Liricon, however, is still pursuing a gondola, although no specifics are being provided at this time.

Jan Waterous said Liricon believes the draft 2021 management plan for Banff National Park provides ”opportunity for all aspects of our project in principle”.

One section states that outside of park communities, no new lands are alienated for commercial development through lease, licence of occupation or agreement, except for essential infrastructure like water or wastewater, ancillary of the primary existing use “unless there is a clear ecological or public safety benefit to doing so.”

She said the draft plan states that it is “built on the groundwork laid by previous plans” and “will build on existing policy and plan direction” and “not starting anew”. 

Waterous said nine key strategies – conserving natural and cultural heritage, true-go-place experiences, strengthening Indigenous relations, connecting with Canadians, managing development, regional connectivity and landscapes, climate change and adaptive management, moving people sustainably, and park communities – are all supported by the work Liricon has been doing with all three levels of government to restore and transform Banff’s railway lands.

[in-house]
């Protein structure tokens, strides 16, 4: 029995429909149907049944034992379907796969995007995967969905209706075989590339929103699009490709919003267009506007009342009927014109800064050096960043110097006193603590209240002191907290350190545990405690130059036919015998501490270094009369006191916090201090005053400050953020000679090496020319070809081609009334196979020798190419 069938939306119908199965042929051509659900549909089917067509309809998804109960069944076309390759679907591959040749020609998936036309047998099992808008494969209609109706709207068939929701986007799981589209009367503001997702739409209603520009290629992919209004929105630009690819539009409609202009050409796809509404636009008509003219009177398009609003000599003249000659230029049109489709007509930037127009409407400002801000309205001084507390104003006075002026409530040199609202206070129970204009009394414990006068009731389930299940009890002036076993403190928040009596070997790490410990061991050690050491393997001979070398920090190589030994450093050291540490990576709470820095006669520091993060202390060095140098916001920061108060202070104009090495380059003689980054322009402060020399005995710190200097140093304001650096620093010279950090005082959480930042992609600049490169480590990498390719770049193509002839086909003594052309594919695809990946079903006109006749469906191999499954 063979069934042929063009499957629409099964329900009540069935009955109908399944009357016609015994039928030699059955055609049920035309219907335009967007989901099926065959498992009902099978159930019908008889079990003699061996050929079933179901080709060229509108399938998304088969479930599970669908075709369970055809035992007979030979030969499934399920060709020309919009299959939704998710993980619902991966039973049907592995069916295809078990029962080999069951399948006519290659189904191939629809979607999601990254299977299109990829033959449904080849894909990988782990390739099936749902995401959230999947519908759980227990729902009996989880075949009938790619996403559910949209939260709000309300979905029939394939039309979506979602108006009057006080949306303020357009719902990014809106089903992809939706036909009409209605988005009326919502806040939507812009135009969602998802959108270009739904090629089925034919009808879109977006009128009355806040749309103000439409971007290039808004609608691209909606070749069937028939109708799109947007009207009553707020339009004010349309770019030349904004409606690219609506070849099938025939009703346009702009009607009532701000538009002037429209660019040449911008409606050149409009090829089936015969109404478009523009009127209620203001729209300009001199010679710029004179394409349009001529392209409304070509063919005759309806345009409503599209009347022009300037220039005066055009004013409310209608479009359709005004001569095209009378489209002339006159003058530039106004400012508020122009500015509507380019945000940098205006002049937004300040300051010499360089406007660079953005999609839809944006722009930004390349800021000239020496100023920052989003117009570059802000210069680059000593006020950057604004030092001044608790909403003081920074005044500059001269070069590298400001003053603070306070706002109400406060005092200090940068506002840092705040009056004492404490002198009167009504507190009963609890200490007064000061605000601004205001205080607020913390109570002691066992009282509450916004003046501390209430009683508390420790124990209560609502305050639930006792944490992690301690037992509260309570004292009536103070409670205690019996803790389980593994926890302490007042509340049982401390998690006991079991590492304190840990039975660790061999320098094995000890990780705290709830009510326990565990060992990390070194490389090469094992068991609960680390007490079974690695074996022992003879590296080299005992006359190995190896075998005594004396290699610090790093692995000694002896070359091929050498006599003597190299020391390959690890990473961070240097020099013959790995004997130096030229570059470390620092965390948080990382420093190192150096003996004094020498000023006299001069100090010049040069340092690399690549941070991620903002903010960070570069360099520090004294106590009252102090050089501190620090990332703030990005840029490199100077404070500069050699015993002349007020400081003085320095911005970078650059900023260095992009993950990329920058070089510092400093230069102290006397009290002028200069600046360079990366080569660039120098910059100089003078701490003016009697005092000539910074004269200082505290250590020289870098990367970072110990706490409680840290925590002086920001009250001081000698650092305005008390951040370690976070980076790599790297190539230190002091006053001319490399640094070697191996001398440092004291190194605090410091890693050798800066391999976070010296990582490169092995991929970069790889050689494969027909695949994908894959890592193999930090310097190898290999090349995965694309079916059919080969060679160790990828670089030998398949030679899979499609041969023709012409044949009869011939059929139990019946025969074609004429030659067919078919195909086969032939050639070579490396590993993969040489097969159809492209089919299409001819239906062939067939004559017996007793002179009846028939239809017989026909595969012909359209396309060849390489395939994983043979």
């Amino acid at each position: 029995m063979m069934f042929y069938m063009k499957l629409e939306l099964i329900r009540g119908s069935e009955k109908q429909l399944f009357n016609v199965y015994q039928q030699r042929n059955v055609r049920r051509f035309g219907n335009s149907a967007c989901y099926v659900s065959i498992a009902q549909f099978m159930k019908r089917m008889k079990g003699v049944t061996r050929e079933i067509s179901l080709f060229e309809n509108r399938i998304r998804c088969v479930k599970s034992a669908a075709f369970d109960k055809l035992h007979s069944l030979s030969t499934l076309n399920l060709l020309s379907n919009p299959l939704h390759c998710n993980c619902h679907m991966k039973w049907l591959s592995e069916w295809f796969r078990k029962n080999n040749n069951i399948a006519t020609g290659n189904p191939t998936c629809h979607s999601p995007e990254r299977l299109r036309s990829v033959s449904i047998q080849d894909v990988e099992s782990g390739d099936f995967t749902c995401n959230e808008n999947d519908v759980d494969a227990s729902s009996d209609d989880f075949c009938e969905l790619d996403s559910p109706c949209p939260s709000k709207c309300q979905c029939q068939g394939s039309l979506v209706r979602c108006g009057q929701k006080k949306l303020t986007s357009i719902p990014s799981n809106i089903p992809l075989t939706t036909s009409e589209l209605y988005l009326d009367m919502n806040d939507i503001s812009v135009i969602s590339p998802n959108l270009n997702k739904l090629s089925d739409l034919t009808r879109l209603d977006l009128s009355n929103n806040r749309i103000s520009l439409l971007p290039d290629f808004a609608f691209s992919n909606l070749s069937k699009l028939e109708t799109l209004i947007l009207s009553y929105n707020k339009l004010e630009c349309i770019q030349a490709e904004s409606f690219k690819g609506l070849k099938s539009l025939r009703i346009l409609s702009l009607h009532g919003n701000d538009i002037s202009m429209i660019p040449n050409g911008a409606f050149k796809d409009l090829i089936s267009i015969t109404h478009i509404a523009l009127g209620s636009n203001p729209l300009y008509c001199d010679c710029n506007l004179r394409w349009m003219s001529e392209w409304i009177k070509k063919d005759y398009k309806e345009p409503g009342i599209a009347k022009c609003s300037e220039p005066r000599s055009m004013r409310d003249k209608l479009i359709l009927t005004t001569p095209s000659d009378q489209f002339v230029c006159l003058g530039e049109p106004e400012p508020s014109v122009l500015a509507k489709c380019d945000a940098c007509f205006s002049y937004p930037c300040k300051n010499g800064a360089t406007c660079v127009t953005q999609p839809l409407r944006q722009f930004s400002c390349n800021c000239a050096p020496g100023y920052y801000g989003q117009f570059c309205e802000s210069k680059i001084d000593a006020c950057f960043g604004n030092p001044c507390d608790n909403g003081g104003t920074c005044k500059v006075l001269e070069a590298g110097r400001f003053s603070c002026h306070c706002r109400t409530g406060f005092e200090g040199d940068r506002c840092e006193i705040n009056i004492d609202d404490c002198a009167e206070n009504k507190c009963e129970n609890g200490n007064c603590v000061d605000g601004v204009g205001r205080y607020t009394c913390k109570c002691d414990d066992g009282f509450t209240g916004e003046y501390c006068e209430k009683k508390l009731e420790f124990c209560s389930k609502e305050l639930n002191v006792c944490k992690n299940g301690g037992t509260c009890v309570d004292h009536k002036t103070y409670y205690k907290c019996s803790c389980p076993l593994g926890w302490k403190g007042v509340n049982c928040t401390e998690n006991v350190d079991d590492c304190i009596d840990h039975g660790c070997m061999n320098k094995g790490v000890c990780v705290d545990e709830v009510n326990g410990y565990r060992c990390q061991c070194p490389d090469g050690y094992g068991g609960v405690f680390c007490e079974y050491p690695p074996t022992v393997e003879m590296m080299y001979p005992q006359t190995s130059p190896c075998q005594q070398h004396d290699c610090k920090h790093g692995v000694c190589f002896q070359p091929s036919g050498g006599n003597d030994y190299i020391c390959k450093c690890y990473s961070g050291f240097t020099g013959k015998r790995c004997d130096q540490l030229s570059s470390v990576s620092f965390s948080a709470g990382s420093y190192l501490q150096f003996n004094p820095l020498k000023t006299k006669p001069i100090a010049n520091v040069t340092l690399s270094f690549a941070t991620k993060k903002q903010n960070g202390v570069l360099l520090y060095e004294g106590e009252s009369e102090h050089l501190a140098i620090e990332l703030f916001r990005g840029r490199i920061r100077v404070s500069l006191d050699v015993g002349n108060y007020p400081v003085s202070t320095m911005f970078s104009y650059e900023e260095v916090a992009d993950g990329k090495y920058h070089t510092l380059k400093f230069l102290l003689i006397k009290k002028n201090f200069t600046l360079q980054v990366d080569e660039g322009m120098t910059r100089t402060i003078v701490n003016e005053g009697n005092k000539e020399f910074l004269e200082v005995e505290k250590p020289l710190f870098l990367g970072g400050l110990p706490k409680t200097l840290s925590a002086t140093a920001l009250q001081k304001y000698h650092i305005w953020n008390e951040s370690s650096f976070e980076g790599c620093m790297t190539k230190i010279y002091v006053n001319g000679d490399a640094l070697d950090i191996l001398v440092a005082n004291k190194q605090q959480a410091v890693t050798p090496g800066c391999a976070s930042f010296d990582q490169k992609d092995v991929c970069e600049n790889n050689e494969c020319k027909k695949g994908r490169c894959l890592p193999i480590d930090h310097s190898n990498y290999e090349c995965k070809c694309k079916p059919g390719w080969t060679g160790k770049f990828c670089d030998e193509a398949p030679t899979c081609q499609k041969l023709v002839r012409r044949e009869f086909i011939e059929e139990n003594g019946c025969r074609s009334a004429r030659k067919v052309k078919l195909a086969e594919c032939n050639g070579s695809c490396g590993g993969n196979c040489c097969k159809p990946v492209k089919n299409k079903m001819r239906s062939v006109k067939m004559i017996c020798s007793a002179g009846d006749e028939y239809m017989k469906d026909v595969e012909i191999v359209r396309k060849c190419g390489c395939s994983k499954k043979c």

“Our multi-modal, integrated projects include intercept parking, aerial transit to Norquay, shuttles to points of interest, and Calgary Airport to Banff passenger rail,” she said.

According to documents obtained previously by the Outlook under federal Access to Information and Privacy (ATIP) legislation, Parks Canada had challenges with Norquay’s former development proposal from the get-go.

Parks Canada’s ski area management guidelines do not contemplate ski areas becoming primarily summer operations, nor does the federal agency allow for growth beyond caps in approved site guidelines, or for development outside the leasehold.